Let's get one thing perfectly clear: the 2011 Chevrolet Volt does NOT have a direct mechanical connection between the engine and wheels. Ever since a report last week in the Telegraph indicating that the Volt/ Opel Ampera could drive the wheels directly at highway speeds, this controversy has started to bubble up.
After HybridCars.com spoke with GM spokesman Rob Peterson, the waters were simply muddied further. The site's editor asked Peterson a hypothetical question about what could be done to maximize the Volt's efficiency. Unfortunately, some context was left out in the write-up of Peterson's response. AutoblogGreen checked directly with Peterson on Tuesday evening. The question was essentially this: if driving the wheels directly the way current hybrids do could improve efficiency, would that be possible in the Volt. Peterson told ABG that in general, the engineers would do whatever they felt was necessary to maximize efficiency including direct-drive if they thought that was the answer.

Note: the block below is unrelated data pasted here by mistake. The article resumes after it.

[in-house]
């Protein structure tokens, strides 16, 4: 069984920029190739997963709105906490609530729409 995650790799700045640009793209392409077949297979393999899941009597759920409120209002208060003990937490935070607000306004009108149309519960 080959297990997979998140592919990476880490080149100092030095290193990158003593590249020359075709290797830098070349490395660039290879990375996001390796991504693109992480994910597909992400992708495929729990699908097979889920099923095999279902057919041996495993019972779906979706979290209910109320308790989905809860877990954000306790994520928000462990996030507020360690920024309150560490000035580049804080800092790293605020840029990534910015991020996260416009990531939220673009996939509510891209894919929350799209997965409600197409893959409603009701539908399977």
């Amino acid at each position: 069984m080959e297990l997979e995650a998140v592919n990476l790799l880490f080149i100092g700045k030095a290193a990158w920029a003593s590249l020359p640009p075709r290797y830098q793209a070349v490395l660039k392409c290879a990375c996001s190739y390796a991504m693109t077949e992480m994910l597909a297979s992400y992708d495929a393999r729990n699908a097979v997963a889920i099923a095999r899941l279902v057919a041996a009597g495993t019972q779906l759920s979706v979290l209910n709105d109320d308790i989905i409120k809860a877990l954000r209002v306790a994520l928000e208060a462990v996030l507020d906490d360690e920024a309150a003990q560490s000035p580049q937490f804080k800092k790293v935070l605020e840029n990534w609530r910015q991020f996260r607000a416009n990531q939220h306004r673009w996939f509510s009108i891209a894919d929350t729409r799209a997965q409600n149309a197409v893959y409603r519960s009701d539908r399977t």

However, the basic architecture of the Voltec powertrain has not been changed since it debuted in 2007 and the engine is only connected to the generator. There is currently no mechanism to drive the wheels even if the engineers wanted too. If they felt that was the best solution, they would have to re-engineer the entire drive system. Having said that, there are control strategies originally developed as part of the two-mode hybrid program that are in use in the Volt and lessons learned from other development efforts have been applied to this new car.
As for the case of Andrew English of the Telegraph in the UK, apparently a technician whose job is to take care of the cars and shuttle them around was the source of the original erroneous story. The technician was not actually familiar with the inner workings of the Voltec system and was not authorized to speak about it.
Ultimately, this all comes down to people's obsession with labels. If we didn't insist on categorizing everything, it's likely none of this would have ever come up because in the end it only matters if the system works.